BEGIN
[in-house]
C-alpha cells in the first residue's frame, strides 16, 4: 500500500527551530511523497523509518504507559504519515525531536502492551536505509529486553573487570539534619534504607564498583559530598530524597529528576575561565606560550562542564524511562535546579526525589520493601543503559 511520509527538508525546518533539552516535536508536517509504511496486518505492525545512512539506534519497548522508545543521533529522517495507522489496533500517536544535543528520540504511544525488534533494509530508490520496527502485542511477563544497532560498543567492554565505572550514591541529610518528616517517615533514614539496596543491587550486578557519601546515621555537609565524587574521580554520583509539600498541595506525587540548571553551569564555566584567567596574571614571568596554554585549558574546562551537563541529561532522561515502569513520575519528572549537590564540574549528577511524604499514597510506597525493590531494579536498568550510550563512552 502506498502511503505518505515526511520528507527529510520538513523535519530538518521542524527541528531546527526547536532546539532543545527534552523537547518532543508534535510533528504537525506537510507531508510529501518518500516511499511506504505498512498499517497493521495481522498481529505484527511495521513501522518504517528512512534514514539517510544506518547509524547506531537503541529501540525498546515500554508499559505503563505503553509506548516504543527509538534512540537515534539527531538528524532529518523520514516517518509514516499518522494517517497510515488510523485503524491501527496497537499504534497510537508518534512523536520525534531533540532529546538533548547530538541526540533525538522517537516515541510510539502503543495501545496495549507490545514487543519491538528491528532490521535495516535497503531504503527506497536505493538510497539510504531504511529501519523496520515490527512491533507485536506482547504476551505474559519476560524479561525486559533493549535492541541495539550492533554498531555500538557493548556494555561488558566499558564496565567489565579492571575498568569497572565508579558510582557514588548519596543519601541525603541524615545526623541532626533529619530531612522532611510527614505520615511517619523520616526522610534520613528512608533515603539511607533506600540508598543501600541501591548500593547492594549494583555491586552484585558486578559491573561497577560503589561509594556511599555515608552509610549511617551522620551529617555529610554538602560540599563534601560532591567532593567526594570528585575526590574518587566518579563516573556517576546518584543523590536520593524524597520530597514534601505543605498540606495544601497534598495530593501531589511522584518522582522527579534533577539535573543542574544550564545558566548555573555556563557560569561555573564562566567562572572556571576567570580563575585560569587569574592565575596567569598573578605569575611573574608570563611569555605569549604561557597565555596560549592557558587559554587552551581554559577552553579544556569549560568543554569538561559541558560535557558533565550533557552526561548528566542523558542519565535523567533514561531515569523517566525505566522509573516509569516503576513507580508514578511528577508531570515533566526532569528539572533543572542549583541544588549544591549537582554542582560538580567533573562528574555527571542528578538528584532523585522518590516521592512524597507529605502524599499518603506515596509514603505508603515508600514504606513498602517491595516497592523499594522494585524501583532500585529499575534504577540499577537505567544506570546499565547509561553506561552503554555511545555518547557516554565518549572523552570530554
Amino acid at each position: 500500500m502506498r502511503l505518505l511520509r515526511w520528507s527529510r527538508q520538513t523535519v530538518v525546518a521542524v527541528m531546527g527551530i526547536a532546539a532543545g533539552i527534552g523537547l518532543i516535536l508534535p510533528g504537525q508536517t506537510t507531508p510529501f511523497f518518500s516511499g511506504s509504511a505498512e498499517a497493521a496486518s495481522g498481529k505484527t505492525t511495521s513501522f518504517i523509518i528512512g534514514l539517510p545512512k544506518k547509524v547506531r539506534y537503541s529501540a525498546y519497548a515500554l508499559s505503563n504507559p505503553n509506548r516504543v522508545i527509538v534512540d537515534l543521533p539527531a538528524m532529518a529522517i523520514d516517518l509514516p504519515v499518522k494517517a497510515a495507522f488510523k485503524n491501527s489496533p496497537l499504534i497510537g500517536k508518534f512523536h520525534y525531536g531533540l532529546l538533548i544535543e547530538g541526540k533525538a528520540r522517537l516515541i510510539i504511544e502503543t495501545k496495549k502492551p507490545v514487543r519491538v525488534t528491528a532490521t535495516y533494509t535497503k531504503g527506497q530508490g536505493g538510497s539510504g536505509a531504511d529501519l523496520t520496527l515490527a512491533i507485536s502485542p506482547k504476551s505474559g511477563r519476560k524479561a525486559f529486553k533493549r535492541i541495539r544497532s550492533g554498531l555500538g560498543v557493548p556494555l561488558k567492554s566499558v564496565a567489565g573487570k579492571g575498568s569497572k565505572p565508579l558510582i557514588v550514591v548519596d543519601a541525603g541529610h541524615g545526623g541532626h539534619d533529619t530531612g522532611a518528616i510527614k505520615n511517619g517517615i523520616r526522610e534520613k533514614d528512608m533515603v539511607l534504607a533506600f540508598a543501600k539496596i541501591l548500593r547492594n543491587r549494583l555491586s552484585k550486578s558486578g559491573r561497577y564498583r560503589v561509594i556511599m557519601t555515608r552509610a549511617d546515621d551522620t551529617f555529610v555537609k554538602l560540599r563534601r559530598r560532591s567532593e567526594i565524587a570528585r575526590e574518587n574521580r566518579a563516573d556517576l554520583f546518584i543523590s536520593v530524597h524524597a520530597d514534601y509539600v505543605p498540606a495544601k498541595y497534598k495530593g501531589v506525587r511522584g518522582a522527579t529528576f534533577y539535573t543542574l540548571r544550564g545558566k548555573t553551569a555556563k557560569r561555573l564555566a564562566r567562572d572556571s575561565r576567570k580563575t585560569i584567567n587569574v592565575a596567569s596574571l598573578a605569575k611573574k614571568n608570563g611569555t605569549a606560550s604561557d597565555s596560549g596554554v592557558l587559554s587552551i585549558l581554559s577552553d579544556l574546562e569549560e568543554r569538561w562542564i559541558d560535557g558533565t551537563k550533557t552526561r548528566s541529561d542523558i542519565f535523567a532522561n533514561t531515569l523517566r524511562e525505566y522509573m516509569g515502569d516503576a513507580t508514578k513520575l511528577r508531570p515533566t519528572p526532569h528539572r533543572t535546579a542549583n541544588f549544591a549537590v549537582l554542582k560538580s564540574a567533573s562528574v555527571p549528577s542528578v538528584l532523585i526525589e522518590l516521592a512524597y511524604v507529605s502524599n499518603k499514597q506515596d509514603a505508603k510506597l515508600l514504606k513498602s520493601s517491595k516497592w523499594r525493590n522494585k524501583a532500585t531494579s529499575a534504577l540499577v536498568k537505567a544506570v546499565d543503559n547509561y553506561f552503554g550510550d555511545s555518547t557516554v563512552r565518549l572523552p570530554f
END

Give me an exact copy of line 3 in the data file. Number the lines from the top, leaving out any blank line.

Amino acid at each position: 500500500m502506498r502511503l505518505l511520509r515526511w520528507s527529510r527538508q520538513t523535519v530538518v525546518a521542524v527541528m531546527g527551530i526547536a532546539a532543545g533539552i527534552g523537547l518532543i516535536l508534535p510533528g504537525q508536517t506537510t507531508p510529501f511523497f518518500s516511499g511506504s509504511a505498512e498499517a497493521a496486518s495481522g498481529k505484527t505492525t511495521s513501522f518504517i523509518i528512512g534514514l539517510p545512512k544506518k547509524v547506531r539506534y537503541s529501540a525498546y519497548a515500554l508499559s505503563n504507559p505503553n509506548r516504543v522508545i527509538v534512540d537515534l543521533p539527531a538528524m532529518a529522517i523520514d516517518l509514516p504519515v499518522k494517517a497510515a495507522f488510523k485503524n491501527s489496533p496497537l499504534i497510537g500517536k508518534f512523536h520525534y525531536g531533540l532529546l538533548i544535543e547530538g541526540k533525538a528520540r522517537l516515541i510510539i504511544e502503543t495501545k496495549k502492551p507490545v514487543r519491538v525488534t528491528a532490521t535495516y533494509t535497503k531504503g527506497q530508490g536505493g538510497s539510504g536505509a531504511d529501519l523496520t520496527l515490527a512491533i507485536s502485542p506482547k504476551s505474559g511477563r519476560k524479561a525486559f529486553k533493549r535492541i541495539r544497532s550492533g554498531l555500538g560498543v557493548p556494555l561488558k567492554s566499558v564496565a567489565g573487570k579492571g575498568s569497572k565505572p565508579l558510582i557514588v550514591v548519596d543519601a541525603g541529610h541524615g545526623g541532626h539534619d533529619t530531612g522532611a518528616i510527614k505520615n511517619g517517615i523520616r526522610e534520613k533514614d528512608m533515603v539511607l534504607a533506600f540508598a543501600k539496596i541501591l548500593r547492594n543491587r549494583l555491586s552484585k550486578s558486578g559491573r561497577y564498583r560503589v561509594i556511599m557519601t555515608r552509610a549511617d546515621d551522620t551529617f555529610v555537609k554538602l560540599r563534601r559530598r560532591s567532593e567526594i565524587a570528585r575526590e574518587n574521580r566518579a563516573d556517576l554520583f546518584i543523590s536520593v530524597h524524597a520530597d514534601y509539600v505543605p498540606a495544601k498541595y497534598k495530593g501531589v506525587r511522584g518522582a522527579t529528576f534533577y539535573t543542574l540548571r544550564g545558566k548555573t553551569a555556563k557560569r561555573l564555566a564562566r567562572d572556571s575561565r576567570k580563575t585560569i584567567n587569574v592565575a596567569s596574571l598573578a605569575k611573574k614571568n608570563g611569555t605569549a606560550s604561557d597565555s596560549g596554554v592557558l587559554s587552551i585549558l581554559s577552553d579544556l574546562e569549560e568543554r569538561w562542564i559541558d560535557g558533565t551537563k550533557t552526561r548528566s541529561d542523558i542519565f535523567a532522561n533514561t531515569l523517566r524511562e525505566y522509573m516509569g515502569d516503576a513507580t508514578k513520575l511528577r508531570p515533566t519528572p526532569h528539572r533543572t535546579a542549583n541544588f549544591a549537590v549537582l554542582k560538580s564540574a567533573s562528574v555527571p549528577s542528578v538528584l532523585i526525589e522518590l516521592a512524597y511524604v507529605s502524599n499518603k499514597q506515596d509514603a505508603k510506597l515508600l514504606k513498602s520493601s517491595k516497592w523499594r525493590n522494585k524501583a532500585t531494579s529499575a534504577l540499577v536498568k537505567a544506570v546499565d543503559n547509561y553506561f552503554g550510550d555511545s555518547t557516554v563512552r565518549l572523552p570530554f